- This chapter compared and contrasted how the Royal Bank of Canada(RBC) and the stock market in the U.S functioned, and Brad Katsuyama’s story, as he explored electronic trading as well as the changes in how the stock market works and the effects of those changes. Katsuyama also exploited the corruption, in hopes of establishing RBC as “the only broker on Wall Street not conspiring to screw investors”
- “What people saw when they looked at the U.S stock market-the numbers on the screens of the professional traders, the ticker tape running across the bottom of the CNBC screen- was an illusion. “That’s when I realized the markets are rigged. And I knew it had to do with the technology. That the answer lay beneath the surface of the technology.”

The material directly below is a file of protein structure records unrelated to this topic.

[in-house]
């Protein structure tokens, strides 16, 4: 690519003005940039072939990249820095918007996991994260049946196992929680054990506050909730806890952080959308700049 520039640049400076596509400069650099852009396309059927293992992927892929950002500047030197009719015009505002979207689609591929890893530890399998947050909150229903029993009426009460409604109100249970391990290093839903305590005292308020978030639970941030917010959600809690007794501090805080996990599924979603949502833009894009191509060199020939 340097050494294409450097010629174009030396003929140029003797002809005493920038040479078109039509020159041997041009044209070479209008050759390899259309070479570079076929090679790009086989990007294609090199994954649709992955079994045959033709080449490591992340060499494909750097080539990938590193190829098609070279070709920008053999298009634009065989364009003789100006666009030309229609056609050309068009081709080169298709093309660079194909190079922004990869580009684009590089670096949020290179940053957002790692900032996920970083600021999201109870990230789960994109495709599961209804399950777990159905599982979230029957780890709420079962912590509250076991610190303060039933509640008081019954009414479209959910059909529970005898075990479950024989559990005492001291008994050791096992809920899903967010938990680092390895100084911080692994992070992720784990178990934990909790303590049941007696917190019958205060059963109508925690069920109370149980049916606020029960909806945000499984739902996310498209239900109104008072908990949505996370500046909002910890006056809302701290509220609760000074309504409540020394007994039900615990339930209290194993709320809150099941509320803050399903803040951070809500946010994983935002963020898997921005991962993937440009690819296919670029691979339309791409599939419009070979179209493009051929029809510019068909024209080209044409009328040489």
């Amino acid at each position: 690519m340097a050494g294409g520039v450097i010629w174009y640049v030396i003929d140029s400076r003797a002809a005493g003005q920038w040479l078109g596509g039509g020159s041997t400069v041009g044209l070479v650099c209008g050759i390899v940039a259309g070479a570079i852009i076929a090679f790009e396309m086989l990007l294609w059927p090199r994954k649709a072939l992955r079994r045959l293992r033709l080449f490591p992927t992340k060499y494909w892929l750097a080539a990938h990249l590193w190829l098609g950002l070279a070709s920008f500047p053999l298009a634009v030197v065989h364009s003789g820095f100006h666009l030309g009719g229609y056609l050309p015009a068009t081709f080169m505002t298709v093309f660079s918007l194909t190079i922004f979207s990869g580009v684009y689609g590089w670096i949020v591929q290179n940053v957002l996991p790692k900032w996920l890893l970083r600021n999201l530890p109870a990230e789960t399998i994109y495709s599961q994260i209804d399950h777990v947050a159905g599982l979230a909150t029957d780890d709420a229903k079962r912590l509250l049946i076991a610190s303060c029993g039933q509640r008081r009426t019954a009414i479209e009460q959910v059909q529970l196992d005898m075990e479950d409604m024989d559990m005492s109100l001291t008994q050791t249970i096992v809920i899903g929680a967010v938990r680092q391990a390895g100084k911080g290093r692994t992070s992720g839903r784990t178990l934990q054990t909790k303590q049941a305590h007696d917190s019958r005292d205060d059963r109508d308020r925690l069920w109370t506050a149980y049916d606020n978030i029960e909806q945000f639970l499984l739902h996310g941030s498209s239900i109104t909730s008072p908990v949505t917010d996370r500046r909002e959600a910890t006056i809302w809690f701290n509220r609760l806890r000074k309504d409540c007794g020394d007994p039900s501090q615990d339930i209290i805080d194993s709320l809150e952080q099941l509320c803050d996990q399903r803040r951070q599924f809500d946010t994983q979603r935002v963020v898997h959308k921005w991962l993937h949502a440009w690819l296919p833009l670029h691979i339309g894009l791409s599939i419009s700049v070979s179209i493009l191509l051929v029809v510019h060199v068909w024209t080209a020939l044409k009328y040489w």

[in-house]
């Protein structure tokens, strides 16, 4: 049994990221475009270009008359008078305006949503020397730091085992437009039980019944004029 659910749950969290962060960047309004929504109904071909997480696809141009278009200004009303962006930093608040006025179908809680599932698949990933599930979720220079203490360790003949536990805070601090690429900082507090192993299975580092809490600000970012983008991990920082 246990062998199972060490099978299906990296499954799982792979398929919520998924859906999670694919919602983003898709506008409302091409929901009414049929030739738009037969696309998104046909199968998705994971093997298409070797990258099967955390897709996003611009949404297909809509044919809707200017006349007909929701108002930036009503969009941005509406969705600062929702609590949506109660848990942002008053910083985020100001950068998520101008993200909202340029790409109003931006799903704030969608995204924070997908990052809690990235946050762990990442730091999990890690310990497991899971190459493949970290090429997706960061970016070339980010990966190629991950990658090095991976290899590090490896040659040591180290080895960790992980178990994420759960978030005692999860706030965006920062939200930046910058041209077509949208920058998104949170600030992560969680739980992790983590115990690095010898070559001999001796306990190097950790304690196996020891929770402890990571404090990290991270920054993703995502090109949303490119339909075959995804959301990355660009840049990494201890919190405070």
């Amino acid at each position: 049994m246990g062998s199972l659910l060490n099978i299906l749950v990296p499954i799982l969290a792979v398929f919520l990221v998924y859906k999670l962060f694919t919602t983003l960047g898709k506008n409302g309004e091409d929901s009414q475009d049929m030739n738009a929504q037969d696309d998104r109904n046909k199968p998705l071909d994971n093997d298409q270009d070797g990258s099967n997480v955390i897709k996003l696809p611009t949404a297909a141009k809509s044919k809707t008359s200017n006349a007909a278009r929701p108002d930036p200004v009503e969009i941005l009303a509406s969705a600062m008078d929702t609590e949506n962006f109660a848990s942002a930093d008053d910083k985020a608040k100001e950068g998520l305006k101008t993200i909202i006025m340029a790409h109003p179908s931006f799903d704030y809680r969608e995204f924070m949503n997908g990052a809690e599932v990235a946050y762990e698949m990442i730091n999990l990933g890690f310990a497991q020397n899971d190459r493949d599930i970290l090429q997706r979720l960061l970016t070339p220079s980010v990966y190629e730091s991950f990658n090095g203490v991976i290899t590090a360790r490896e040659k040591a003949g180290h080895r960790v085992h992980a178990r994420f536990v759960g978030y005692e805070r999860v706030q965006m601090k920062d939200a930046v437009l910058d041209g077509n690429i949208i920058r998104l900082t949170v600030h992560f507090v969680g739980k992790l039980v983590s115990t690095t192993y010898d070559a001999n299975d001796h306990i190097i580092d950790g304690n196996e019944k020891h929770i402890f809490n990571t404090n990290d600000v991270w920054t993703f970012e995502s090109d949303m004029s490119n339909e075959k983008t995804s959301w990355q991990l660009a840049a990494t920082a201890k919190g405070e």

- The issue explored in greater depth this chapter was the change in how the stock marker works. Katsuyama had problems with as well all of the RBC stock market traders who worked for them. Their problem was being unable to judge market risks. For everyone, as soon as they bought any shares, the offerings to buy the stock would disappear and the share price would instantly move. Katsuyama’s picture of the market changed, similarly to the idea presented in the Introduction that the world clings to its old mental picture of the stock market because its comforting. The stock market was becoming more and more controlled by computers, and the people controlling the computers, half the time they didn’t understand how the computers work. It is presented in the book the idea that replacing people with machines enabled the markets to not only become faster but also become more complicated. I think that this concept is extremely important because of the implications of a more complicated system. A more complicated system would lead to less people understanding it, such as the people controlling the computers not understanding it, and it was mentioned that when Katsuyama explained certain concepts to professional investors, their eyes would glaze over and Katsuyama would eventually skip it altogether. This says a lot about the understanding of professionals and people in the business, which was a concept discussed in the earlier blog posts. Again, I think that all this points to the idea that corruption is higher up than we originally think. Also, the issue with the prices of the stock changing when an order placed was an issue with the time it took for those signals to go back and forth- milliseconds, fractions of the time it takes you to blink your eye- was costing traders overall $160 million a day. The money cost overall was so small it was hard to notice or measure. Which is important because it shows how clever the people who changed the market structure are. The people at fault for this was never discussed, and I would be very interested in learning who, and why, did this. This goes back to the line that was laid and discussed in chapter one, that cut down the time it took for the signals to go back and forth. Katsuyama and the RBC took a different approach, with “Thor”, which delayed the time it took for the signals to go back and forth, but very precisely delayed the signals. Therefore, the time it takes the signals to go back and forth equal for every exchange. One thing to be noted here is that Katsuyama and the RBC could have very easily made money off of their understanding of the new market structure, but chose not to in hopes of validating themselves for investors.